The Invasive Dark Rover Ant Is Becoming A More Common House Pest In Georgia

April 9, 2020 | Posted In: Georgia Pest & Termite Control

Several non-native ant species have established an invasive habitat in Georgia where they currently cause frustration to homeowners throughout the state. Some of these invasive ant species include red-imported fire ants, Asian needle ants, Tawny crazy ants, and Argentine ants. Another invasive ant species, Brachymyrmex patagonicus, has been a growing problem for both homeowners and pest control professionals for the past few years in Georgia. This species is more commonly known as the “dark rover ant,” and although these ants are not dangerous to humans, they infest homes in large numbers where they cannot be easily eradicated. In fact, for the past several years, pest control professionals have had no choice but to repeatedly retreat homes infested with these ants, sometimes more than 15 times.

The dark rover ant is one of the smallest indoor ant species, as female workers are between one and two mm in length, while males are around 1 mm in length. In the natural environment, dark rover ants nest in damp and decayed wood, and in soil located at the base of dead trees, beneath leaf litter, logs and wood piles. These ants nest in both natural and disturbed areas, but they seem to have a preference for urban and suburban habitats. On landscaped yards, dark rover ant frequently nest beneath moist mulch around foundations, beneath pavement, and they are also able to establish indoor nests. While these ants are notable for their ability to nest within a variety of conditions, they have a clear preference for moist habitat, which is why they are often found infesting bathrooms and kitchens. Dark rover ant workers often invade homes from nests located against foundations, and once they gain indoor access, they seek out a variety of foods, most notably sweets. Their habit of nesting against foundations also commonly causes swarms to emerge within homes during the spring and summer. Most residual insecticides and baits are ineffective for controlling dark rover ants, but experts in the pest control industry are currently developing products that are specially designed to control these ant pests.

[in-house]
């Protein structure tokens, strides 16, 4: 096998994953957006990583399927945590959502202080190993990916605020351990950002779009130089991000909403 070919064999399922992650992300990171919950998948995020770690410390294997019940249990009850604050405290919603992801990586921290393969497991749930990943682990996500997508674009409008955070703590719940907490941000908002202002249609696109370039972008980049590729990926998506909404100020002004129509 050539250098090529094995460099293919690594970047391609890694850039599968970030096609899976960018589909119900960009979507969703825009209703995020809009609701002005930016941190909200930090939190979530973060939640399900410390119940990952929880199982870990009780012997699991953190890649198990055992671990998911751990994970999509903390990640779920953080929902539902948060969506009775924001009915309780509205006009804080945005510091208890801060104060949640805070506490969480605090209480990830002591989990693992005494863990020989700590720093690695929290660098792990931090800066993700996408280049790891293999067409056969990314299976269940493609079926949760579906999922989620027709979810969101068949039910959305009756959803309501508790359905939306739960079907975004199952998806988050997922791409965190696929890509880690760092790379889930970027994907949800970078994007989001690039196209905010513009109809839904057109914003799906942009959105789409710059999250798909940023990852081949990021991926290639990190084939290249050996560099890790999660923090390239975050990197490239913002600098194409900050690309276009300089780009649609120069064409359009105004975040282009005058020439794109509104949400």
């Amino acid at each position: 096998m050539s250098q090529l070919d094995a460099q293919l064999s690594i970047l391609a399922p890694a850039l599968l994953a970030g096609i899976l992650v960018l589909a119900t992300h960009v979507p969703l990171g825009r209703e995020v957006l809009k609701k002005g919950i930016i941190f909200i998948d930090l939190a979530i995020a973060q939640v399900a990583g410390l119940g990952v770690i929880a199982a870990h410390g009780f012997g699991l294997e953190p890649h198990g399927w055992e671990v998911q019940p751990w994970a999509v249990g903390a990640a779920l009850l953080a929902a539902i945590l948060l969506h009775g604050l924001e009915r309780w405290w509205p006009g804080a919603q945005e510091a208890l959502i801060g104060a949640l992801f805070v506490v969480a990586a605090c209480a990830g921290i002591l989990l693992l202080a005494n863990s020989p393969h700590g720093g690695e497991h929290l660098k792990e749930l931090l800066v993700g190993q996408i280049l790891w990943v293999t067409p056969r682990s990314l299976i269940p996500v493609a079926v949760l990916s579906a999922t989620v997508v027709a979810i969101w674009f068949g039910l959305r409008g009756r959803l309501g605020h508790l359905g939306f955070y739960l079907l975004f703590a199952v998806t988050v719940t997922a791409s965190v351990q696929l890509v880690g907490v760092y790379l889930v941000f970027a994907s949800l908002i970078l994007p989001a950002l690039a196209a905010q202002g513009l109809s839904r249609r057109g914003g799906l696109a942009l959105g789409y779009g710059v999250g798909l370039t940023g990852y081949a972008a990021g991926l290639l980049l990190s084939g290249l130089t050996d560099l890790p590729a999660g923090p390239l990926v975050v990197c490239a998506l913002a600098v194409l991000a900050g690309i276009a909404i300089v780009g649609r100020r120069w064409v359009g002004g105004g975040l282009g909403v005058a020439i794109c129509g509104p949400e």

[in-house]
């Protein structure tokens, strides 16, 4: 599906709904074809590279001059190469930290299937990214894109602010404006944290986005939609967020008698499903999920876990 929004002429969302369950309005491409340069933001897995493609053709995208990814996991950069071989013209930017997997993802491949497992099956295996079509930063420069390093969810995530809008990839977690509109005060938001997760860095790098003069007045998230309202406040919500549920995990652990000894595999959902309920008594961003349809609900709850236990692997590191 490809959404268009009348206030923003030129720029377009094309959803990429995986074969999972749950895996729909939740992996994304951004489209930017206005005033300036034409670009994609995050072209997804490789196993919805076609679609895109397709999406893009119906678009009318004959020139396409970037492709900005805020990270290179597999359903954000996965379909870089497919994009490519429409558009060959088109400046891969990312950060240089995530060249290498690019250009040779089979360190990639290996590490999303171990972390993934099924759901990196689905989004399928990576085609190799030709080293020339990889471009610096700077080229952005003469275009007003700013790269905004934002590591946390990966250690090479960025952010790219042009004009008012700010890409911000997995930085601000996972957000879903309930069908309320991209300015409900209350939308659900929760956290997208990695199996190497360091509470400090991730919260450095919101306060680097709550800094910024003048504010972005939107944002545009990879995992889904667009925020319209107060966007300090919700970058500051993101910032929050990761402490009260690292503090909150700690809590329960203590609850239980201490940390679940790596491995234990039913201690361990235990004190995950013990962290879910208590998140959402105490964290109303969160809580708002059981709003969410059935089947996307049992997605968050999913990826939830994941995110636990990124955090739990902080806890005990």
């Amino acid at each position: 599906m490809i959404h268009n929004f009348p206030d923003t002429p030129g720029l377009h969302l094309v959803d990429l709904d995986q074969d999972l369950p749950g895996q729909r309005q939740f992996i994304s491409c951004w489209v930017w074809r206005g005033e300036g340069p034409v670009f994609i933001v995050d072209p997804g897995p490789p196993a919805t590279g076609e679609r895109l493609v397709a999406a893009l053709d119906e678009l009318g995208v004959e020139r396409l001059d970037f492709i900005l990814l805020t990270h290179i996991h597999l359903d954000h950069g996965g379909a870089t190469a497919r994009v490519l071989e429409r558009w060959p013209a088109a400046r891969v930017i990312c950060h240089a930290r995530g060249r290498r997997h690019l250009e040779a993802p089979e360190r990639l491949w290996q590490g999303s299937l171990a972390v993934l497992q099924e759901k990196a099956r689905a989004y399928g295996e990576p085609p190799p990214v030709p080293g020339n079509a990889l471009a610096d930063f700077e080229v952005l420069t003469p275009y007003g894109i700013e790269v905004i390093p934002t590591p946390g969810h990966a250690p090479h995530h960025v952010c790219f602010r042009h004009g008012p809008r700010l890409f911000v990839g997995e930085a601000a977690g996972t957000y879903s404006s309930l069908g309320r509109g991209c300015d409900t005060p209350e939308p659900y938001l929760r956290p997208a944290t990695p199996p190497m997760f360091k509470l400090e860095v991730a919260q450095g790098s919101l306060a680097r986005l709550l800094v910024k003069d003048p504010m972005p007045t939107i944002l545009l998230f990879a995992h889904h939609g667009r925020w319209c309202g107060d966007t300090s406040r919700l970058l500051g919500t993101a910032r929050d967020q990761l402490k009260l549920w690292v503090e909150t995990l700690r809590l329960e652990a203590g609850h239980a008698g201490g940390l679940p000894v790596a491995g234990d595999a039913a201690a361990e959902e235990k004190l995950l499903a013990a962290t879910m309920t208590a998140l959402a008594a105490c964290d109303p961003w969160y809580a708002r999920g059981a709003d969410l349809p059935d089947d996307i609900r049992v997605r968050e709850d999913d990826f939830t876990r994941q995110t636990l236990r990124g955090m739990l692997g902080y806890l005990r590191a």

Have you ever had an infestation of invasive ants?